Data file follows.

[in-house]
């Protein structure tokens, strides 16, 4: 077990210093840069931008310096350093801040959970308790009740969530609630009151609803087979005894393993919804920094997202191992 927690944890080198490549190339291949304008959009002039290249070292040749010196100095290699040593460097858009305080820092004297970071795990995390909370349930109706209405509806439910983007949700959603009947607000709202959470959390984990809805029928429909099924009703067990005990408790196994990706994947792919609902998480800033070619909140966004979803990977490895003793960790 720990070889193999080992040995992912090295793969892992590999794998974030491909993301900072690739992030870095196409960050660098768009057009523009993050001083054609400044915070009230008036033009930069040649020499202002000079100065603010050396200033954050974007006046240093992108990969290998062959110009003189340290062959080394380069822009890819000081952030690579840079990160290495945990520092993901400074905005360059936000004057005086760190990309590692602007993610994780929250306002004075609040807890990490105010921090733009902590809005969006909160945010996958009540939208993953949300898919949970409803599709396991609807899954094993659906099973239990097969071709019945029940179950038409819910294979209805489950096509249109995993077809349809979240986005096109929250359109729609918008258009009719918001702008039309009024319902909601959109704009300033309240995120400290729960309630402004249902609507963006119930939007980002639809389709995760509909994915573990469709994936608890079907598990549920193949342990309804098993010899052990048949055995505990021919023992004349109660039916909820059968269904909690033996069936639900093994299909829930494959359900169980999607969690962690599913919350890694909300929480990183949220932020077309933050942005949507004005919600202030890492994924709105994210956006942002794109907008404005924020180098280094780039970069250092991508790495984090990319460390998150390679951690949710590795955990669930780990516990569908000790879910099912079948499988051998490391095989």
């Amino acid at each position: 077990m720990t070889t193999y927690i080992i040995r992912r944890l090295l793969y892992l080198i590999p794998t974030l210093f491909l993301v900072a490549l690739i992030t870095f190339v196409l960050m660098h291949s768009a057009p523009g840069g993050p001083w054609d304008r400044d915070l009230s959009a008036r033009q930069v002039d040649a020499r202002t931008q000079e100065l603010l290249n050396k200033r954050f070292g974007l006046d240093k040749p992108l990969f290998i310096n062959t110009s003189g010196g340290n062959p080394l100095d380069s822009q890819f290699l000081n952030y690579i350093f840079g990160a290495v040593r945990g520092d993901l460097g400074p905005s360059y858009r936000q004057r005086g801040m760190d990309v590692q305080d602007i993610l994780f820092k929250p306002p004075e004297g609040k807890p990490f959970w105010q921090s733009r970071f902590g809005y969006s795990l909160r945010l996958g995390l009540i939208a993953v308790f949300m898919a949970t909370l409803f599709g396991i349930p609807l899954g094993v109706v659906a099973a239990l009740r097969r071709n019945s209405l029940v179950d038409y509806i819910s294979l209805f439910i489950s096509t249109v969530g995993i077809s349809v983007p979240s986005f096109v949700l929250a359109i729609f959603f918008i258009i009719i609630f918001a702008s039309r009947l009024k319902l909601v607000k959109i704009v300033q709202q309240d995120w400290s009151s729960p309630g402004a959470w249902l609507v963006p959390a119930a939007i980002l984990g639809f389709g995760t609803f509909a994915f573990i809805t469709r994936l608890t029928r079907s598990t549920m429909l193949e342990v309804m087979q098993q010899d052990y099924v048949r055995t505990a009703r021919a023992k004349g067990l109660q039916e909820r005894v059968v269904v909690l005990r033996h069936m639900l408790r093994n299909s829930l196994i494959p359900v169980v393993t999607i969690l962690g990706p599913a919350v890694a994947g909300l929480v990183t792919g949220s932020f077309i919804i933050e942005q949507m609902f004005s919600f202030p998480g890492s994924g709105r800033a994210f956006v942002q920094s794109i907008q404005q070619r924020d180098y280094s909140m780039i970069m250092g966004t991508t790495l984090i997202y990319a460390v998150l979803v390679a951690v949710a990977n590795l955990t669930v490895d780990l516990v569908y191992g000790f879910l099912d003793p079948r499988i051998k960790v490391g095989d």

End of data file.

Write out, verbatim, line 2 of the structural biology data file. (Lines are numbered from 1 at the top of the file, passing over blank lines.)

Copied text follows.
């Protein structure tokens, strides 16, 4: 077990210093840069931008310096350093801040959970308790009740969530609630009151609803087979005894393993919804920094997202191992 927690944890080198490549190339291949304008959009002039290249070292040749010196100095290699040593460097858009305080820092004297970071795990995390909370349930109706209405509806439910983007949700959603009947607000709202959470959390984990809805029928429909099924009703067990005990408790196994990706994947792919609902998480800033070619909140966004979803990977490895003793960790 720990070889193999080992040995992912090295793969892992590999794998974030491909993301900072690739992030870095196409960050660098768009057009523009993050001083054609400044915070009230008036033009930069040649020499202002000079100065603010050396200033954050974007006046240093992108990969290998062959110009003189340290062959080394380069822009890819000081952030690579840079990160290495945990520092993901400074905005360059936000004057005086760190990309590692602007993610994780929250306002004075609040807890990490105010921090733009902590809005969006909160945010996958009540939208993953949300898919949970409803599709396991609807899954094993659906099973239990097969071709019945029940179950038409819910294979209805489950096509249109995993077809349809979240986005096109929250359109729609918008258009009719918001702008039309009024319902909601959109704009300033309240995120400290729960309630402004249902609507963006119930939007980002639809389709995760509909994915573990469709994936608890079907598990549920193949342990309804098993010899052990048949055995505990021919023992004349109660039916909820059968269904909690033996069936639900093994299909829930494959359900169980999607969690962690599913919350890694909300929480990183949220932020077309933050942005949507004005919600202030890492994924709105994210956006942002794109907008404005924020180098280094780039970069250092991508790495984090990319460390998150390679951690949710590795955990669930780990516990569908000790879910099912079948499988051998490391095989």